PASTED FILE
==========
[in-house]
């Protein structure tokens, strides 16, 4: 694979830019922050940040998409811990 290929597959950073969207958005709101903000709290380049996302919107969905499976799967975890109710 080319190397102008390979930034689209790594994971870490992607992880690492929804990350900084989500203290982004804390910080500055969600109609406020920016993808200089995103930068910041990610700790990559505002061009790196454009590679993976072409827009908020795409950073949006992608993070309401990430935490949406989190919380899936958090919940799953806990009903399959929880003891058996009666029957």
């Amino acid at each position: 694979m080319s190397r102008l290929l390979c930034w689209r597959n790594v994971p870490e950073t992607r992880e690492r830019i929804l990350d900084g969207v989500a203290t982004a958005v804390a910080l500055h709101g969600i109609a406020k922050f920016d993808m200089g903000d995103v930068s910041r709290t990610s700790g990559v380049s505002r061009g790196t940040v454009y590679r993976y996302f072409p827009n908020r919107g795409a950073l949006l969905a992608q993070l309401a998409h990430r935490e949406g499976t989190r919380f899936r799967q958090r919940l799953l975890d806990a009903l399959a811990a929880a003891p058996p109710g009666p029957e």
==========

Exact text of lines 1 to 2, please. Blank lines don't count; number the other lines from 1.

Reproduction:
[in-house]
């Protein structure tokens, strides 16, 4: 694979830019922050940040998409811990 290929597959950073969207958005709101903000709290380049996302919107969905499976799967975890109710 080319190397102008390979930034689209790594994971870490992607992880690492929804990350900084989500203290982004804390910080500055969600109609406020920016993808200089995103930068910041990610700790990559505002061009790196454009590679993976072409827009908020795409950073949006992608993070309401990430935490949406989190919380899936958090919940799953806990009903399959929880003891058996009666029957």